Petrobas officials made a last-ditch attempt to save their
Raukumara Basin exploration project by asking for time to
seek a financial partner.
The Brazilian oil giant last week relinquished its five-year
permit to explore for oil and gas in deep waters off the East
Cape, prompting jubilation from environmentalists and
disappointment from the business sector.
However, documents released to Green Party MP Gareth Hughes
under the Official Information Act reveal that in August the
company applied for an extension to its work programme "in
order to make a more informed decision" about whether it
would complete it or surrender the permit.
The reason for the application was that it was "in the
process of identifying a potential partner to share the
investments related to the work programme", said Petrobras
lawyer Marcos Jose de Souza.
The company had already carried out 2D seismic surveying over
more than 3000 square kilometres of the basin - priced at
US$5 million - some of it interrupted by protesters from
Greenpeace and East Cape iwi Te Whanau a Apanui.
Petrobras believed that "the possibility of sharing the costs
of the next phase would increase the chances of approval of
the of the 3D seismic survey by Petrobras upper management",
the application said.
But the company's decision to surrender its permit indicated
that it had not managed to find such a partner, said Mr
Hughes, the Green Party energy spokesman.
"The Government is trying to spin it that Petrobras wanted to
focus on its business in Brazil, but Petrobras tried to get
an investment partner for the Raukumara Basin and failed," Mr
"Potential business partners would no doubt be aware that
Petrobras's risky plans in the basin attracted massive public
opposition from Te Whanau a Apanui and the public.
"We can create a smart, green economy by moving away from
risky extractive activities like deep-sea oil drilling,
towards renewable energy and clean-tech jobs."
On the other hand, Petrobras's desire to hold on to its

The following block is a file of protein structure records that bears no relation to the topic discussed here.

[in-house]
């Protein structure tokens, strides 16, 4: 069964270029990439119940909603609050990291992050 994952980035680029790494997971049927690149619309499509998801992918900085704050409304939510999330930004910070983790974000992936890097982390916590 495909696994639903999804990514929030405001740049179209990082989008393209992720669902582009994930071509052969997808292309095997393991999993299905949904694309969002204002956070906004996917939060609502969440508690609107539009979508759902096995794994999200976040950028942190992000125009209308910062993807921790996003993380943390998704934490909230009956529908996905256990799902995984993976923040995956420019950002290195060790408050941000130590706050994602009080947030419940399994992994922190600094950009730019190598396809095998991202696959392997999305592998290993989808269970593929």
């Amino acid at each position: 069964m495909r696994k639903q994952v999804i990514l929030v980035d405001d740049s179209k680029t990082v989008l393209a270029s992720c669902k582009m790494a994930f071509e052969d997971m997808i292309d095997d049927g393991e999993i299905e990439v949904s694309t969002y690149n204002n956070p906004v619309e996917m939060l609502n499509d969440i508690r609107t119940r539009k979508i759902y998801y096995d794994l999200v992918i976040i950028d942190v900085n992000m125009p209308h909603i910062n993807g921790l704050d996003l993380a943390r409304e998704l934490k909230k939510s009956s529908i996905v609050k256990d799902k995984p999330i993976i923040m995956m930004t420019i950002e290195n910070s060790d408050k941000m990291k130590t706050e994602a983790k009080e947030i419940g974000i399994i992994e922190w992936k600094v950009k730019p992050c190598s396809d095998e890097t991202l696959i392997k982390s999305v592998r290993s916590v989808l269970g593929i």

permit showed that the Raukumara Basin remained a viable
interest for the industry, said Petroleum Exploration and
Production Association of New Zealand (PEPANZ) chief
executive David Robinson.
"The way I would describe it is that if you are the first
person to explore somewhere, you go only so far then record
your experiences - which is what Petrobras has done," he
"They did only a small amount of 2D surveying and I think
they saw some encouraging signs there. But they have big
reserves in their own coastal waters and, since they have
only so much money to spend, they have reduced global
expenditure to focus on their own resources."
Regardless of its potential, the waters of the Raukumara
Basin will remain undisturbed for some time yet.
There are no areas - onshore or offshore - in this region
available in Block Offer 2012 tracts opened up for
exploration, for which the successful bidders will be
announced next week.
With Petrobras holding its permit when the Government drew up
its Block Offer 2013, the new list also did not include any
blocks off East Coast shores - though inland blocks were made
"When we send out block offers across New Zealand, we take a
balanced approach between land and sea, shallow water and
deep water, proven and unproven areas, so we are cutting it
six ways," said Minister of Energy and Resources Phil
That did not mean that in future years the Government would
not again be looking at the Raukumara Basin.
"This has always been about exploration work. So if we get in
a few exploration wells, then we can have a debate about
whether to go for it," Mr Heatley said.
"In future we would like to see much more exploration, both
on shore and off shore on the East Cape."
- By Kristine Walsh of the Gisborne Herald